“Anna, do you know if Audrey or Andy want to go to the Lenten service tonight?” Liz asked.
“I don’t know about Andy, but Audrey texted me that she wants to come. Can you pick her up on your way to church?”
She added, “I can’t go–I have a paper due tomorrow.”
“It’s only an hour, hon. I’m sure that Audrey would feel more comfortable with you there.”
“I really can’t Mom. I have to finish this paper. Besides, Audrey loves you guys. She thinks you’re the best parents yet. And the boys are going, right?”
“Yes, okay, sweetie. Text her that we will pick her up at 6:40.”
Audrey was waiting on the porch when the O’Connells pulled up in the driveway. She waved at them and started walking toward the car when Liam got out and opened the door for her.
“How are you and doing, Audrey? And how is your mom?” Liz asked when Audrey was in the car and they were headed down Main Street.
“She’s doing okay, I guess. About the same.” Audrey didn’t offer any further details, and Liz didn’t pry.
Audrey and Andy had been coming to church with them most Sundays and joined them later for Sunday dinner. Abbey didn’t answer her phone, so Liz hadn’t been able to speak to her directly, but she had extended invitations to Abbey through the twins to go to church with them and to join them for Sunday dinner. Abbey had not responded to any of her invitations.
Liz noted sadly that the twins—most Audrey–had become their mother’s caregiver—watching over her to make sure she didn’t harm herself. Liz was just glad that she could offer some comfort to them during this difficult time of their lives, when they were mostly on the own.
Bernie greeted Audrey and all of the O’Connells warmly as they entered the narthex of the church. It was a short, quiet, and meditative service.
About halfway through her homily, Bernie said, “Jesus has the keys to open the doors to the dark places in your life. He wants to come into your life. Invite him in.”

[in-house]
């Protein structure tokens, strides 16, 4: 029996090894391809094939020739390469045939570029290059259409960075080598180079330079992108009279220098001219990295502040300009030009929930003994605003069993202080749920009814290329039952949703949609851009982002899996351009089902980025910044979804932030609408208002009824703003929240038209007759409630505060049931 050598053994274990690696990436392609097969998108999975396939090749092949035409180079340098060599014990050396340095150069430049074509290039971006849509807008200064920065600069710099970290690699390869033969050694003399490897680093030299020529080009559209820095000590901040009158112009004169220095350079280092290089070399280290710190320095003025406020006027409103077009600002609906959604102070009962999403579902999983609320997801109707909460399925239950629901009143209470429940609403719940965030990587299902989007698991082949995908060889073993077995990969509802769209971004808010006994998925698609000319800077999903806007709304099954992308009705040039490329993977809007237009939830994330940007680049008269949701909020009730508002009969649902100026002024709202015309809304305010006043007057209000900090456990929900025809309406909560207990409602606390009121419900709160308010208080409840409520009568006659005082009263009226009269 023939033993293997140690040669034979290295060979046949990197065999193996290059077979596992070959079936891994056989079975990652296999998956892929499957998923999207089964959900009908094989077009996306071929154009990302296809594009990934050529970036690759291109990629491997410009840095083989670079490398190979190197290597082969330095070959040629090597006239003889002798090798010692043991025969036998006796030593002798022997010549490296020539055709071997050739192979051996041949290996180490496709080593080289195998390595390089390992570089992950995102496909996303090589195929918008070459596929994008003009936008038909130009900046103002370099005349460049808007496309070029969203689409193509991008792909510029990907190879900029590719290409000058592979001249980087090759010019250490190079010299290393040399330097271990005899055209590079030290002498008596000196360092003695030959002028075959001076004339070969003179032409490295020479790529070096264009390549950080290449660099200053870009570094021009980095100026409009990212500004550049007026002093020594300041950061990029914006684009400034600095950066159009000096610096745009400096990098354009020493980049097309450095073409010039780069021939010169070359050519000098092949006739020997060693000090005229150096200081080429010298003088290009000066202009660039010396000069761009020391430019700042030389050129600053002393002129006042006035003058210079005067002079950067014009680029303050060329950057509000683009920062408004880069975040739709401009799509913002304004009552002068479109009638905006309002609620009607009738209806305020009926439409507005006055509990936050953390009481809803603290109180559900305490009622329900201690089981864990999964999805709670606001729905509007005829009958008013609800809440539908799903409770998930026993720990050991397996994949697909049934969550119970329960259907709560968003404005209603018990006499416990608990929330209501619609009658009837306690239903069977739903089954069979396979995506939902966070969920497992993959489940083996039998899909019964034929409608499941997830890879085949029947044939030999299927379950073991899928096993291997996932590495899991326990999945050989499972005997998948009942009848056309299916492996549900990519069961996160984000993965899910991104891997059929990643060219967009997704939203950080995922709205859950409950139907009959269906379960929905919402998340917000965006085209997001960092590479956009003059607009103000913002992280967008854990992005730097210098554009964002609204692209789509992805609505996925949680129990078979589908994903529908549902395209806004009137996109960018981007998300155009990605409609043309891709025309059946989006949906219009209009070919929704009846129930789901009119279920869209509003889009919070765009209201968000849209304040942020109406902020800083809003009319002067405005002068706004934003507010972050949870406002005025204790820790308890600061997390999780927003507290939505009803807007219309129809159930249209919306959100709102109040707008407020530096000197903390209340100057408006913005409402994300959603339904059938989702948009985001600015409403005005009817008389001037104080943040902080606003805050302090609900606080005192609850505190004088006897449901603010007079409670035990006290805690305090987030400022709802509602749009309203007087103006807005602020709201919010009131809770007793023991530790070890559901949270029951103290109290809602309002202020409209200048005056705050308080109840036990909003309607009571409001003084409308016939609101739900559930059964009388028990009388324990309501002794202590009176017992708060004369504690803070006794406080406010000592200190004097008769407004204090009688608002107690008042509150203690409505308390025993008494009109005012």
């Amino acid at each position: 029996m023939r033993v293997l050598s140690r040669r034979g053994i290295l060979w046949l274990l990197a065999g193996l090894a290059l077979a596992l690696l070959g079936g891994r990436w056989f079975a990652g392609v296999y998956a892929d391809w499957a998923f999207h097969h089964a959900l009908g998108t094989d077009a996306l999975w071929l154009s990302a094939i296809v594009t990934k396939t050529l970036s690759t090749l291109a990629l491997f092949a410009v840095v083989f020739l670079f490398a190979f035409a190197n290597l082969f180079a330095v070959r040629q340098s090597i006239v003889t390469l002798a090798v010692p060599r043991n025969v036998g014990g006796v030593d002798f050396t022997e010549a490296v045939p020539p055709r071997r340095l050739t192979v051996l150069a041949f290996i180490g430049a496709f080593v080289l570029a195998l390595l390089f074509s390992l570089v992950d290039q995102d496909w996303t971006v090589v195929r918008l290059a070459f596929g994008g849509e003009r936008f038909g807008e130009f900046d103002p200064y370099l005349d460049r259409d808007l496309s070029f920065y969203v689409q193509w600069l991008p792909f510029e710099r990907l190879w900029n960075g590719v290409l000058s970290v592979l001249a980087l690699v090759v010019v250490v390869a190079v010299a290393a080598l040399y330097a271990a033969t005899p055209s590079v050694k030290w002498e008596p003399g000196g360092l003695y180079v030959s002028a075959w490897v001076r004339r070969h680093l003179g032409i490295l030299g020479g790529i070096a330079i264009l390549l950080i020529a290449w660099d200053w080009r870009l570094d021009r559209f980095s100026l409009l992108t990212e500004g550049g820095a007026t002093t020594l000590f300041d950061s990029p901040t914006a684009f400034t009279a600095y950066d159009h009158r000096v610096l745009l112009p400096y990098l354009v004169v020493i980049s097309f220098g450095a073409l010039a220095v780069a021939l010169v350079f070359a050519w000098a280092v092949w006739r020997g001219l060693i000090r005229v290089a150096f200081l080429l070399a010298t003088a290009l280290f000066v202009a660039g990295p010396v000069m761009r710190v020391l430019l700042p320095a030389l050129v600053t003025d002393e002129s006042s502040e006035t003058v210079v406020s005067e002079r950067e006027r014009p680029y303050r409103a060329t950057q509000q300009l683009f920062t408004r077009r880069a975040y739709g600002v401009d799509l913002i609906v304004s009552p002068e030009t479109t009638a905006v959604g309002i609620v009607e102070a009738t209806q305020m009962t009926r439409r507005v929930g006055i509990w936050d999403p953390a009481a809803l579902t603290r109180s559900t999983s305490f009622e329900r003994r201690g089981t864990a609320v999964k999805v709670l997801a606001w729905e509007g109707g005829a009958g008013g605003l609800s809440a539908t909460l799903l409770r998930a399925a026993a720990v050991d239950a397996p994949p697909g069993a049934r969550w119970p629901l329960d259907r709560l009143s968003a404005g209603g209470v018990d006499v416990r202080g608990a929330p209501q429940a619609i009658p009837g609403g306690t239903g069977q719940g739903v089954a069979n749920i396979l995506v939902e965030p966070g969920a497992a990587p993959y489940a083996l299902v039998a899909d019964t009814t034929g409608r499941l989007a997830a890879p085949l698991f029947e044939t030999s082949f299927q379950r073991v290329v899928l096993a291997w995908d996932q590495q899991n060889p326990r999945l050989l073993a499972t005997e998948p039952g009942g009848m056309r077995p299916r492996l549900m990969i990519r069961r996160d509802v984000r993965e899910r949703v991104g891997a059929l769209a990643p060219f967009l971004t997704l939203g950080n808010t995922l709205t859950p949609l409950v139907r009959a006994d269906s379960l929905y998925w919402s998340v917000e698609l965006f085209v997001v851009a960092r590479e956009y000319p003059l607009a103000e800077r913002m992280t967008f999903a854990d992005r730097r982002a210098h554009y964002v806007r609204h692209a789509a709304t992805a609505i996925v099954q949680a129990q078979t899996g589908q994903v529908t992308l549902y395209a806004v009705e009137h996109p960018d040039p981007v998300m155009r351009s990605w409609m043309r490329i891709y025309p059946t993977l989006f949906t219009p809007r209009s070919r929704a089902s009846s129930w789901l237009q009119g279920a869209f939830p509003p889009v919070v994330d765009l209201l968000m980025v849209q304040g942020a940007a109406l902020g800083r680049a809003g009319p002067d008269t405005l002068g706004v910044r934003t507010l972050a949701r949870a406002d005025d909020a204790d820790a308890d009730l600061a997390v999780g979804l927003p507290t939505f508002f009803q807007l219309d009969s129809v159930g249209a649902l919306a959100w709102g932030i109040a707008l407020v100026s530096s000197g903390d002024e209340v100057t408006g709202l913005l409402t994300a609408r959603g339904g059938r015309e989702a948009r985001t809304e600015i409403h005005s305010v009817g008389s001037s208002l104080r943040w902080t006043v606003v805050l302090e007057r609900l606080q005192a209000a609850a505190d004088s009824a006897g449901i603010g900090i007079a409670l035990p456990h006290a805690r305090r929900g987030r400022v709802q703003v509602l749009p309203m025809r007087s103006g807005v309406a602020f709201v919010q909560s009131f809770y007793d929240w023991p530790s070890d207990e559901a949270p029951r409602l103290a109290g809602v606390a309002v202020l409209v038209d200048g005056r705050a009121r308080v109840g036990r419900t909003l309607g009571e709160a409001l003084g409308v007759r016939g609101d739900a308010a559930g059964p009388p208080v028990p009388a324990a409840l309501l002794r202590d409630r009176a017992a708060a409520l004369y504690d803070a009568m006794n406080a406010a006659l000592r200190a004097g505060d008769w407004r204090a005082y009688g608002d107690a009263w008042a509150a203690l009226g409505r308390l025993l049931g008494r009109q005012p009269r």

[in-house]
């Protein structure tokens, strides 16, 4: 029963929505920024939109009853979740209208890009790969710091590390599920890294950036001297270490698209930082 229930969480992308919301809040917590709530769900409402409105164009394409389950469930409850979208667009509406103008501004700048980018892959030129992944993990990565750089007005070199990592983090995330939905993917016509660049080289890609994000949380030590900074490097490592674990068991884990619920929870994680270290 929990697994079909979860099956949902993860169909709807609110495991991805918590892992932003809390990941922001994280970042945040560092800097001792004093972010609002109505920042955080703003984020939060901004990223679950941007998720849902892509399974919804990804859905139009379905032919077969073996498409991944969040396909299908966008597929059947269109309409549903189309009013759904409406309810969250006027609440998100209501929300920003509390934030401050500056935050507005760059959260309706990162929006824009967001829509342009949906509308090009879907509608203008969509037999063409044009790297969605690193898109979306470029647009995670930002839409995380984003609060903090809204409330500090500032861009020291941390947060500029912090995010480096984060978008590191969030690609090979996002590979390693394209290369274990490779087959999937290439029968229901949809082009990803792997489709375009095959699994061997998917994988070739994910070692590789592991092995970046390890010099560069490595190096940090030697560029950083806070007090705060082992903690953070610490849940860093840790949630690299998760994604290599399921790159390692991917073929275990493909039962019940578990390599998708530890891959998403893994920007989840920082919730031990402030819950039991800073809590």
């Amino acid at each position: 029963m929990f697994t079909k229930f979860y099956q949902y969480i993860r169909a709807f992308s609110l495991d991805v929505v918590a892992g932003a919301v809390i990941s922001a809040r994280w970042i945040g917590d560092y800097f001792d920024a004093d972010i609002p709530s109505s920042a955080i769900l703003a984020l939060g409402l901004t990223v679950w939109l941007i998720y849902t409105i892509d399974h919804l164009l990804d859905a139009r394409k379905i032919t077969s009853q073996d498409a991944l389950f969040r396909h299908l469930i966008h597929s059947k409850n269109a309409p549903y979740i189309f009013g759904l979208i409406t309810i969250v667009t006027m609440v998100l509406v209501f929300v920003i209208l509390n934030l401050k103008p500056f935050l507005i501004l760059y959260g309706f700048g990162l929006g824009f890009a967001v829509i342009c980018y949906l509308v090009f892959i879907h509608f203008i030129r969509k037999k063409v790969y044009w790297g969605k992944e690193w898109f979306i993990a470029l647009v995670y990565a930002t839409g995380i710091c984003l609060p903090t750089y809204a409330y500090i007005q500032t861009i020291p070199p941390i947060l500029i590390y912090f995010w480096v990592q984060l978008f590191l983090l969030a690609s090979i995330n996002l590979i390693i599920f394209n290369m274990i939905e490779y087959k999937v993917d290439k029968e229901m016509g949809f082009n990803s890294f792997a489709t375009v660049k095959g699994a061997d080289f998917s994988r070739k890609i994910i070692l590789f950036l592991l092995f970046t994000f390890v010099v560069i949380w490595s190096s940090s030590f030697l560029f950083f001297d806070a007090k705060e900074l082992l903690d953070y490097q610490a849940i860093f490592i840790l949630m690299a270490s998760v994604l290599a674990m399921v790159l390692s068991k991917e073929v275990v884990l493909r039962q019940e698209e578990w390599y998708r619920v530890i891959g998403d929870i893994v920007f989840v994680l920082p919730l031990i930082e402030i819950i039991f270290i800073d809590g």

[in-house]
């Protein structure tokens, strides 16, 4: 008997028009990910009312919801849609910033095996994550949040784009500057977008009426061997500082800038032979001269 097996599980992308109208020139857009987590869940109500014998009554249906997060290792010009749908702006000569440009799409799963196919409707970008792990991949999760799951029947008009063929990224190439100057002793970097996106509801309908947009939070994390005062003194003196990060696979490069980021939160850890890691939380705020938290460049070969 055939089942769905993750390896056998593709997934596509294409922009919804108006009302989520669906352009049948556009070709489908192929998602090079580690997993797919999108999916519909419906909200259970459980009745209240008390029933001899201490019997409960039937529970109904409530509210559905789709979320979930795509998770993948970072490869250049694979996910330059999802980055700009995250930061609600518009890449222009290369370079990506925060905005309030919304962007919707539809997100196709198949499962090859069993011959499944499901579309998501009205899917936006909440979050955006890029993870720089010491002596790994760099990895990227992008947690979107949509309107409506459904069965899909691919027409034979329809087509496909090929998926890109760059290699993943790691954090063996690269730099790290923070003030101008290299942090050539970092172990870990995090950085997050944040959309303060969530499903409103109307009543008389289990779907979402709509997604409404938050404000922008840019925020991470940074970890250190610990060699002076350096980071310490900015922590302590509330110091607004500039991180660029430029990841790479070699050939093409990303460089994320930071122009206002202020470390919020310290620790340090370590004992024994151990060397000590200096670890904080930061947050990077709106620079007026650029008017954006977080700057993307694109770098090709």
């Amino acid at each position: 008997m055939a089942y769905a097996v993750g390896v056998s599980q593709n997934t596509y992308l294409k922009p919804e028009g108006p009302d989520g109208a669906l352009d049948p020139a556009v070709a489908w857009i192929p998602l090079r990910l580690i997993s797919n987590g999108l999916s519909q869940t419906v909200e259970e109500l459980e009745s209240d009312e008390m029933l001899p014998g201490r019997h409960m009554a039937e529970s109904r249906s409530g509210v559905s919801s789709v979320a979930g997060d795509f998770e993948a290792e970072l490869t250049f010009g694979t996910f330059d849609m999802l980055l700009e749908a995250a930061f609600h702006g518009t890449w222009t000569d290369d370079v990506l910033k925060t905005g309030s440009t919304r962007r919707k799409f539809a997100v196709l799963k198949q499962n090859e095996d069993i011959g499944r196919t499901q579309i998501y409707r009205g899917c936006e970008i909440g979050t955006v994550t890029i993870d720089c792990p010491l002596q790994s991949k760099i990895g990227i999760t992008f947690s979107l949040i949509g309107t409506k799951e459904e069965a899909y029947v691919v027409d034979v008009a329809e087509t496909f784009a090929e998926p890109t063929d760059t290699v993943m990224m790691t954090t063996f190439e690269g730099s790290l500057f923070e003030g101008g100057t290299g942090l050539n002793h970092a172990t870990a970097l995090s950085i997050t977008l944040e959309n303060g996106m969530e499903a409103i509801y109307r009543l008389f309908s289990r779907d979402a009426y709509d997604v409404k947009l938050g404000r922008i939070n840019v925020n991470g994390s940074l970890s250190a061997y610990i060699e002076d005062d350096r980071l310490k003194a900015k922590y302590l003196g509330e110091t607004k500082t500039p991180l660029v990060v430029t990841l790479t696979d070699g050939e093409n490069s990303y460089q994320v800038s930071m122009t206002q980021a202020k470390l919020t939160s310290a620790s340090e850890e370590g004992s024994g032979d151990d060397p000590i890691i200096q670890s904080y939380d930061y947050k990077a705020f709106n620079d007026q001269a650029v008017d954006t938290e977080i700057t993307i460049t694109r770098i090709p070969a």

Audrey gave a start. Liz watched Audrey in her peripheral vision, as she looked into her leather tote bag next to her. Not seeing what she was looking for, she put her hand into the bag and quietly moved her hand around inside. Removing her hand from her bag, Audrey looked stricken.
Liz leaned over and whispered in her ear, “Are you alright, sweetie? Do you need something?”
“No, it’s okay,” Audrey whispered back.
Liz was concerned, but turned her attention back to Bernie.
“Christians are people of hope. Even here at Hope Chapel, many of us find ourselves in the midst of despair for different reasons. Many of us are going through a season of darkness.
This week’s psalm was written during the time that David was hiding from Saul and his men at En Gedi. En Gedi is a box canyon, and David must have felt “boxed in” or imprisoned during the ten years that he hid in caves while he was on the run from Saul. In Psalm 142, verse 7 he wrote, “Set me free from my prison . . .” The psalm is a desperate prayer for deliverance.
David was in a dark place, hiding from Saul and feeling very alone. Again from Psalm 142, he wrote, “I cry aloud to the Lord, I lift up my voice to the Lord for mercy. I pour out my complaint before him; before him I tell him my trouble . . . No one is concerned for me. I have no refuge; no one cares for my life . . . You are my refuge . . . Listen to my cry, for I am in desperate need; rescue me from those who pursue me.”